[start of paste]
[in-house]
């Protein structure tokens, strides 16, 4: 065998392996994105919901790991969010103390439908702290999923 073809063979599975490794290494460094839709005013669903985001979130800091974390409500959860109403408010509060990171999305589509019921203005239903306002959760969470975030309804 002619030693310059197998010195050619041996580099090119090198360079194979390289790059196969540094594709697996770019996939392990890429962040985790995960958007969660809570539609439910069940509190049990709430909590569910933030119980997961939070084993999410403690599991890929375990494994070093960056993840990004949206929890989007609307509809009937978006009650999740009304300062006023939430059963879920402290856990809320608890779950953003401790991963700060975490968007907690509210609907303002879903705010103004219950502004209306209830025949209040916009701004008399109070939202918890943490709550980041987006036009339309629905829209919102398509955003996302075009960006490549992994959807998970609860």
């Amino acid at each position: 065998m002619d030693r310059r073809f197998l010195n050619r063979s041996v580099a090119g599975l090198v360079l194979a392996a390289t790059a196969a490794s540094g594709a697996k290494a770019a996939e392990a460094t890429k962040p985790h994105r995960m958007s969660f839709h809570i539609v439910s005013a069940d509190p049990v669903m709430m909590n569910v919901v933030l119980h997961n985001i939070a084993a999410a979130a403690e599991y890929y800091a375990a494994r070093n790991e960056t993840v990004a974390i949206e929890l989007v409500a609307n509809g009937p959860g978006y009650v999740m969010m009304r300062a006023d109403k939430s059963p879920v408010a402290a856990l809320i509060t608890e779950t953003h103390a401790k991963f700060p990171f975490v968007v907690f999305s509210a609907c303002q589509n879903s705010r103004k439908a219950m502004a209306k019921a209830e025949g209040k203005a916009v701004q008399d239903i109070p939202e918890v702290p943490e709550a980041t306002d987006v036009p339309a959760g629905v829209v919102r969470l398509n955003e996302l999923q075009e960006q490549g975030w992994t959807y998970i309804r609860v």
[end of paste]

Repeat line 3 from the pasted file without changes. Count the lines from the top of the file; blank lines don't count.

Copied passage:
């Amino acid at each position: 065998m002619d030693r310059r073809f197998l010195n050619r063979s041996v580099a090119g599975l090198v360079l194979a392996a390289t790059a196969a490794s540094g594709a697996k290494a770019a996939e392990a460094t890429k962040p985790h994105r995960m958007s969660f839709h809570i539609v439910s005013a069940d509190p049990v669903m709430m909590n569910v919901v933030l119980h997961n985001i939070a084993a999410a979130a403690e599991y890929y800091a375990a494994r070093n790991e960056t993840v990004a974390i949206e929890l989007v409500a609307n509809g009937p959860g978006y009650v999740m969010m009304r300062a006023d109403k939430s059963p879920v408010a402290a856990l809320i509060t608890e779950t953003h103390a401790k991963f700060p990171f975490v968007v907690f999305s509210a609907c303002q589509n879903s705010r103004k439908a219950m502004a209306k019921a209830e025949g209040k203005a916009v701004q008399d239903i109070p939202e918890v702290p943490e709550a980041t306002d987006v036009p339309a959760g629905v829209v919102r969470l398509n955003e996302l999923q075009e960006q490549g975030w992994t959807y998970i309804r609860v």